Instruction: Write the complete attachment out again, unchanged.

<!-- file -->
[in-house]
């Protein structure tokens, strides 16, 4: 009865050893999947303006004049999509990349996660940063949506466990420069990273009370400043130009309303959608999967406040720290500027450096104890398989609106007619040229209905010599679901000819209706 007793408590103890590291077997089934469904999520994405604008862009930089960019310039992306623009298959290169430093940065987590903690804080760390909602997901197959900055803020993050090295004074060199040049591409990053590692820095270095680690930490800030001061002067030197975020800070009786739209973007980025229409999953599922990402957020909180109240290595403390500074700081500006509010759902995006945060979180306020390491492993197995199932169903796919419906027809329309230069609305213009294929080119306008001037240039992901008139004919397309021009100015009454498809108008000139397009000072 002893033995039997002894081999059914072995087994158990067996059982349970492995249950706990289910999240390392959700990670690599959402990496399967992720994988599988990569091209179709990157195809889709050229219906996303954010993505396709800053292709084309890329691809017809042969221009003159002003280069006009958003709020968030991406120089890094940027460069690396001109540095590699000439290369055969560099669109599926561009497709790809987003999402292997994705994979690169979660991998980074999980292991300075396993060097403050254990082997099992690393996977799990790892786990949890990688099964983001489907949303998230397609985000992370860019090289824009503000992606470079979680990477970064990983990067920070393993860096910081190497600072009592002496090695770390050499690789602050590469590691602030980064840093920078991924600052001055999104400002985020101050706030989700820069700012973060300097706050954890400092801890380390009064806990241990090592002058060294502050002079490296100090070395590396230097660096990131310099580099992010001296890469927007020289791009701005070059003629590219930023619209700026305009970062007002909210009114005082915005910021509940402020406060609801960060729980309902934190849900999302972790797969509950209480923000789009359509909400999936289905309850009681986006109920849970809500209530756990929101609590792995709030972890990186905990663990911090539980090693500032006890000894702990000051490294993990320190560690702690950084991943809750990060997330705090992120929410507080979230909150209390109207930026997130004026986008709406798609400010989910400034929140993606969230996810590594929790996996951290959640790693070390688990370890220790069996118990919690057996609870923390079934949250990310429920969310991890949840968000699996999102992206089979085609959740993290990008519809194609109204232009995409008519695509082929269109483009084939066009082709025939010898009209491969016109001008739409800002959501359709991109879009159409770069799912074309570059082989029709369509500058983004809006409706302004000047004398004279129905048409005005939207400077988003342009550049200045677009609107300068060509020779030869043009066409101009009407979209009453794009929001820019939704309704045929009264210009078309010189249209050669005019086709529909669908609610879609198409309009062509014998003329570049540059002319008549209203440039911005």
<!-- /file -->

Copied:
[in-house]
């Protein structure tokens, strides 16, 4: 009865050893999947303006004049999509990349996660940063949506466990420069990273009370400043130009309303959608999967406040720290500027450096104890398989609106007619040229209905010599679901000819209706 007793408590103890590291077997089934469904999520994405604008862009930089960019310039992306623009298959290169430093940065987590903690804080760390909602997901197959900055803020993050090295004074060199040049591409990053590692820095270095680690930490800030001061002067030197975020800070009786739209973007980025229409999953599922990402957020909180109240290595403390500074700081500006509010759902995006945060979180306020390491492993197995199932169903796919419906027809329309230069609305213009294929080119306008001037240039992901008139004919397309021009100015009454498809108008000139397009000072 002893033995039997002894081999059914072995087994158990067996059982349970492995249950706990289910999240390392959700990670690599959402990496399967992720994988599988990569091209179709990157195809889709050229219906996303954010993505396709800053292709084309890329691809017809042969221009003159002003280069006009958003709020968030991406120089890094940027460069690396001109540095590699000439290369055969560099669109599926561009497709790809987003999402292997994705994979690169979660991998980074999980292991300075396993060097403050254990082997099992690393996977799990790892786990949890990688099964983001489907949303998230397609985000992370860019090289824009503000992606470079979680990477970064990983990067920070393993860096910081190497600072009592002496090695770390050499690789602050590469590691602030980064840093920078991924600052001055999104400002985020101050706030989700820069700012973060300097706050954890400092801890380390009064806990241990090592002058060294502050002079490296100090070395590396230097660096990131310099580099992010001296890469927007020289791009701005070059003629590219930023619209700026305009970062007002909210009114005082915005910021509940402020406060609801960060729980309902934190849900999302972790797969509950209480923000789009359509909400999936289905309850009681986006109920849970809500209530756990929101609590792995709030972890990186905990663990911090539980090693500032006890000894702990000051490294993990320190560690702690950084991943809750990060997330705090992120929410507080979230909150209390109207930026997130004026986008709406798609400010989910400034929140993606969230996810590594929790996996951290959640790693070390688990370890220790069996118990919690057996609870923390079934949250990310429920969310991890949840968000699996999102992206089979085609959740993290990008519809194609109204232009995409008519695509082929269109483009084939066009082709025939010898009209491969016109001008739409800002959501359709991109879009159409770069799912074309570059082989029709369509500058983004809006409706302004000047004398004279129905048409005005939207400077988003342009550049200045677009609107300068060509020779030869043009066409101009009407979209009453794009929001820019939704309704045929009264210009078309010189249209050669005019086709529909669908609610879609198409309009062509014998003329570049540059002319008549209203440039911005």